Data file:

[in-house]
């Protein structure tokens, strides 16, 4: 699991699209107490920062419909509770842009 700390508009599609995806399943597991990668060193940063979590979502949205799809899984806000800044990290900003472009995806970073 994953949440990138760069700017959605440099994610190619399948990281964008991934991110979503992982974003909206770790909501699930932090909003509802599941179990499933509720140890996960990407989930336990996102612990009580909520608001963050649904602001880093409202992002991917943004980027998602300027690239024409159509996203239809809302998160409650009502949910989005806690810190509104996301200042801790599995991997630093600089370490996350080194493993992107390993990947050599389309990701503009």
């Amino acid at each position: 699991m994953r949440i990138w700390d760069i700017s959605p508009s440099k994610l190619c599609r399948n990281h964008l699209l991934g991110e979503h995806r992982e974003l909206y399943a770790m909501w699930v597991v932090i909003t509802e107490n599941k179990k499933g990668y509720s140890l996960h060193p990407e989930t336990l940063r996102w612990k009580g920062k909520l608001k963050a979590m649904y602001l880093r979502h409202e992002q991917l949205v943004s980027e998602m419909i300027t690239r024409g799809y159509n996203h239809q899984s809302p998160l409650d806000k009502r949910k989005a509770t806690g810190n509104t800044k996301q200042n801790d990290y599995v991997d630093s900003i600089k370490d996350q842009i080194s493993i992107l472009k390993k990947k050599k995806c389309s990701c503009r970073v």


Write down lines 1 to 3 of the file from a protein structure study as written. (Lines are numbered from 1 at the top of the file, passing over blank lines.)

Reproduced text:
[in-house]
């Protein structure tokens, strides 16, 4: 699991699209107490920062419909509770842009 700390508009599609995806399943597991990668060193940063979590979502949205799809899984806000800044990290900003472009995806970073 994953949440990138760069700017959605440099994610190619399948990281964008991934991110979503992982974003909206770790909501699930932090909003509802599941179990499933509720140890996960990407989930336990996102612990009580909520608001963050649904602001880093409202992002991917943004980027998602300027690239024409159509996203239809809302998160409650009502949910989005806690810190509104996301200042801790599995991997630093600089370490996350080194493993992107390993990947050599389309990701503009």
């Amino acid at each position: 699991m994953r949440i990138w700390d760069i700017s959605p508009s440099k994610l190619c599609r399948n990281h964008l699209l991934g991110e979503h995806r992982e974003l909206y399943a770790m909501w699930v597991v932090i909003t509802e107490n599941k179990k499933g990668y509720s140890l996960h060193p990407e989930t336990l940063r996102w612990k009580g920062k909520l608001k963050a979590m649904y602001l880093r979502h409202e992002q991917l949205v943004s980027e998602m419909i300027t690239r024409g799809y159509n996203h239809q899984s809302p998160l409650d806000k009502r949910k989005a509770t806690g810190n509104t800044k996301q200042n801790d990290y599995v991997d630093s900003i600089k370490d996350q842009i080194s493993i992107l472009k390993k990947k050599k995806c389309s990701c503009r970073v």